All these years later, the Lost series finale remains so controversial that one of the show's co-creators Damon Lindelof notoriously quit Twitter in part because of the hate he continued to receive from disgruntled fans. But now, in anticipation of Sunday's The Leftovers series finale, Lindelof is confident that this time, fans will walk away feeling satisfied.
"A satisfying ending for a show is an intangible. It's the same as eating a great meal where you're basically like, 'I am full and that was good.' You're either satisfied or you're not satisfied and you can't overthink it," Lindelof told TVGuide.com. "Tom [Perotta] and I have been pretty transparent saying if you're watching The Leftovers because you want answers to mysteries — where did all these people go? Why them? — don't watch this show. It's not about that. It's about living in a state of ambiguity and emotional reality of how people are interrelating with one another. On that level, I think the show will be immensely satisfying. But I wouldn't be surprised if there were members of the audience who were not satisfied by the way The Leftovers ends, because you can't please everybody all the time."
That's not to say that The Leftovers finale won't provide any answers — they just won't necessarily be answers regarding the reasons behind the Departure or any of the bigger "mysteries" woven throughout the HBO drama. Instead, fans can expect to gain closure with the characters' emotional journeys, particularly when it comes to the show's central couple, Kevin Garvey (Justin Theroux) and Nora Durst (Carrie Coon).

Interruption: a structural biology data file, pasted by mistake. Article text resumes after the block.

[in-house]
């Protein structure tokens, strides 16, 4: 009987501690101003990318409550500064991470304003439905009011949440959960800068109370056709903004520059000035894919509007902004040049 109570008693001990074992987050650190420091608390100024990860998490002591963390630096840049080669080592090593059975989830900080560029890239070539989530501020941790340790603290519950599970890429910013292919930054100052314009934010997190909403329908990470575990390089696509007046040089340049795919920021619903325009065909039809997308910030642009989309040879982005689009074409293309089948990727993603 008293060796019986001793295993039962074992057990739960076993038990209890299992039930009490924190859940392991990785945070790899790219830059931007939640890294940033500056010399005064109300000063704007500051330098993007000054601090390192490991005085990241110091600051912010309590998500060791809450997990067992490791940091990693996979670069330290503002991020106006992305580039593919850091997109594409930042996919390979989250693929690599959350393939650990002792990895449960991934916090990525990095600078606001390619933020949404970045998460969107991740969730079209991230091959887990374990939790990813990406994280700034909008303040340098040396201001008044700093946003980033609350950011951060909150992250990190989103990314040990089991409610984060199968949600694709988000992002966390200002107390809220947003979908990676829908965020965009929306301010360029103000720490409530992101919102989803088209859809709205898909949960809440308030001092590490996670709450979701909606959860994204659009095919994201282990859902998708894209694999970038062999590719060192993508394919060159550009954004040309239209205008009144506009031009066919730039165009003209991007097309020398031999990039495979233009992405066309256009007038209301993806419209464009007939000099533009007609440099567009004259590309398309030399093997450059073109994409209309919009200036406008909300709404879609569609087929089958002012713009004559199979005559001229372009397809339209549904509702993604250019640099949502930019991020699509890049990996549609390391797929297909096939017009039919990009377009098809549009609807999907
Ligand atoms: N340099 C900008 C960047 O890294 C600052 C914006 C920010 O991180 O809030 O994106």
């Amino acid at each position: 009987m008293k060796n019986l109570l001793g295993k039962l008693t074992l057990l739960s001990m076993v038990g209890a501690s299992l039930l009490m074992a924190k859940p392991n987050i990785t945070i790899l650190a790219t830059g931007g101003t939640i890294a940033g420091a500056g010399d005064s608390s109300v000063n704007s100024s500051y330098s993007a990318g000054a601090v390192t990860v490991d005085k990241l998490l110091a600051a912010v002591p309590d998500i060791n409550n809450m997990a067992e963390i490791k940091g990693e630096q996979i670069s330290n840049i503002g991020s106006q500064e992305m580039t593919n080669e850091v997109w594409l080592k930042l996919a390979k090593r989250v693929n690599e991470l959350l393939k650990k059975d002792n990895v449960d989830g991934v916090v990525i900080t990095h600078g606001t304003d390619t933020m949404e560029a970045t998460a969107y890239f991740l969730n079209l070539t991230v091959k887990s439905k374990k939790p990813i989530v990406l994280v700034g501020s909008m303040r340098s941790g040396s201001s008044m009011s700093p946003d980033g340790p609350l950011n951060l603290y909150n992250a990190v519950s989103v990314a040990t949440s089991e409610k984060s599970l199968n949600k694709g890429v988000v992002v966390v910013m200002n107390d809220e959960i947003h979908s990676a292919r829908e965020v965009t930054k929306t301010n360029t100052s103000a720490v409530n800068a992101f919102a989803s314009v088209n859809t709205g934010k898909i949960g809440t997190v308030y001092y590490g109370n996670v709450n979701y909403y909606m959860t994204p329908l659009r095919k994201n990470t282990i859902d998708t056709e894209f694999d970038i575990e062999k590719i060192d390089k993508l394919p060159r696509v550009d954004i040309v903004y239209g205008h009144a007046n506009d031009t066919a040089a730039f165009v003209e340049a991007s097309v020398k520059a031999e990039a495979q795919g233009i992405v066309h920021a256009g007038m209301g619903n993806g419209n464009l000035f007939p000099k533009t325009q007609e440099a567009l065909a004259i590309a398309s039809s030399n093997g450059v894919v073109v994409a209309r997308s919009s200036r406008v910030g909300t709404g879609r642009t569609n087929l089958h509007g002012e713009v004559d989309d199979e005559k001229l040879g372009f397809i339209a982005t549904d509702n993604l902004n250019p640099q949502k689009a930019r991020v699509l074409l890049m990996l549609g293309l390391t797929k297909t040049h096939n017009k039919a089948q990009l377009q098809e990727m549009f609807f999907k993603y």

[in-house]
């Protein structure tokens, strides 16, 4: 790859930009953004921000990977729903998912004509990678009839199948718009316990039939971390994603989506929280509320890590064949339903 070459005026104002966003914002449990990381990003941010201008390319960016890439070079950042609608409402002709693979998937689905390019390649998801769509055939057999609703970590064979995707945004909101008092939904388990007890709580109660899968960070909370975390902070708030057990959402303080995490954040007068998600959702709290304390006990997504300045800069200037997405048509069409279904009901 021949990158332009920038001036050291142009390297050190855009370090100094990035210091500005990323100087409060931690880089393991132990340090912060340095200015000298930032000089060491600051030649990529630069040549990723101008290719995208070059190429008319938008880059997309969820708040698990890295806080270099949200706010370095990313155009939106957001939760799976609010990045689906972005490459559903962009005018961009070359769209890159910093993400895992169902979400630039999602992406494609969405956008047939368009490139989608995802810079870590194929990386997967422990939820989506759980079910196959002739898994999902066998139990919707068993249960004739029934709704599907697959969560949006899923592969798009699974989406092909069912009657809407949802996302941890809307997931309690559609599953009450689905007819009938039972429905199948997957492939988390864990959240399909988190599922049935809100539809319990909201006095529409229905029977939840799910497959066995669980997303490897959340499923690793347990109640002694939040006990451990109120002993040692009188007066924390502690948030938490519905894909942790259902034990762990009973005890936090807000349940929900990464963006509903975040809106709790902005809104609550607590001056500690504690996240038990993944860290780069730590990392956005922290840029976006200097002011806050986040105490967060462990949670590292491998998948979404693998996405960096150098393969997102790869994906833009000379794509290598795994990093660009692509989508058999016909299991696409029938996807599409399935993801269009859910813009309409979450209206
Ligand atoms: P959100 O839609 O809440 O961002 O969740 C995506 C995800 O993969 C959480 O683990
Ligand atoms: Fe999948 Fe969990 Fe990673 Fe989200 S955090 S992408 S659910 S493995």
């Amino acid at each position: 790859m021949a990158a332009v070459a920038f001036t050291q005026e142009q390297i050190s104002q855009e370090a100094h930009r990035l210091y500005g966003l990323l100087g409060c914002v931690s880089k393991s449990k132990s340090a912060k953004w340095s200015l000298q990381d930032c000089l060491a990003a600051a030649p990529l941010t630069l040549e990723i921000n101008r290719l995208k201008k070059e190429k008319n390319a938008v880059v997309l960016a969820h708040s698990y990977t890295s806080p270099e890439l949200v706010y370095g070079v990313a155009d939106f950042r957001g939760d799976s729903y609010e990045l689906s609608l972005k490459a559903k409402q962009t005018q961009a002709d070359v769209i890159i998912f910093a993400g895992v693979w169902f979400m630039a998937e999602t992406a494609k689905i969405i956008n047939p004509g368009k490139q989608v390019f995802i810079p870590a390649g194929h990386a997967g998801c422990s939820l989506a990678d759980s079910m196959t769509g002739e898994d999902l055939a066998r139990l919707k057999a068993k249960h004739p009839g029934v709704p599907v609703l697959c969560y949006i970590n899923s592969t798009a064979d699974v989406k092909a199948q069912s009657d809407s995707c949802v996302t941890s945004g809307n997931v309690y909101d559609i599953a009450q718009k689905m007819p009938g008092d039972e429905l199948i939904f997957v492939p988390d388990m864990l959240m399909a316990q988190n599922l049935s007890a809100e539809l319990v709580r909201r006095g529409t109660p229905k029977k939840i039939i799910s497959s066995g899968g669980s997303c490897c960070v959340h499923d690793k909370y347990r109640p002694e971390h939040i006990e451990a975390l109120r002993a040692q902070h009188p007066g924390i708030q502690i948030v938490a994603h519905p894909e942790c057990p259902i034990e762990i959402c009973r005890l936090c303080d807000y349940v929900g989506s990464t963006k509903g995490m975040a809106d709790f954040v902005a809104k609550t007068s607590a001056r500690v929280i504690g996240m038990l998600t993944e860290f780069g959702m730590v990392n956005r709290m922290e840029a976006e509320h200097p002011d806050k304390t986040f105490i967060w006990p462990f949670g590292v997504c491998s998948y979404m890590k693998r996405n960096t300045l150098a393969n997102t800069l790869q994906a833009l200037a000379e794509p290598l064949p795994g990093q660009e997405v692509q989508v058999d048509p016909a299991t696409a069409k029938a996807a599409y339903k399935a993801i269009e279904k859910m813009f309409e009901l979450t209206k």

"The fight they have, their parting is so abrupt," Coon said. "I feel like if we didn't have resolution to that parting or if we didn't understand how that was ultimately resolved, I think the show would feel less satisfying. And the fact that Damon, albeit in a very complicated, roundabout way, does explore what that parting meant to both of them, I think is what makes the ending something people can hopefully embrace, because there is resolution to that question — the dissolution of their relationship and the coming back together and what that means."
Adds Lindelof: "I feel like it's no big secret that the final season of this show, although it's about a lot of existential big ideas, it's also a love story. And for Kevin Garvey and Nora Durst, who both, in many ways, had their families explode seven years earlier, have found one another and fallen in love. But maintaining that love has been immensely difficult because of the world that they're living in and the idea that they could lose each other at any moment. I would say that the ending of the series and the season are both interested in the same idea which is, can these two people be OK with one another and what would it take for them to find some level of security?
"I think it's an over simplification, but also entirely accurate to say at the end of the day, we wanted to tell a love story."
The Leftovers series finale airs Sunday at 9/8c on HBO.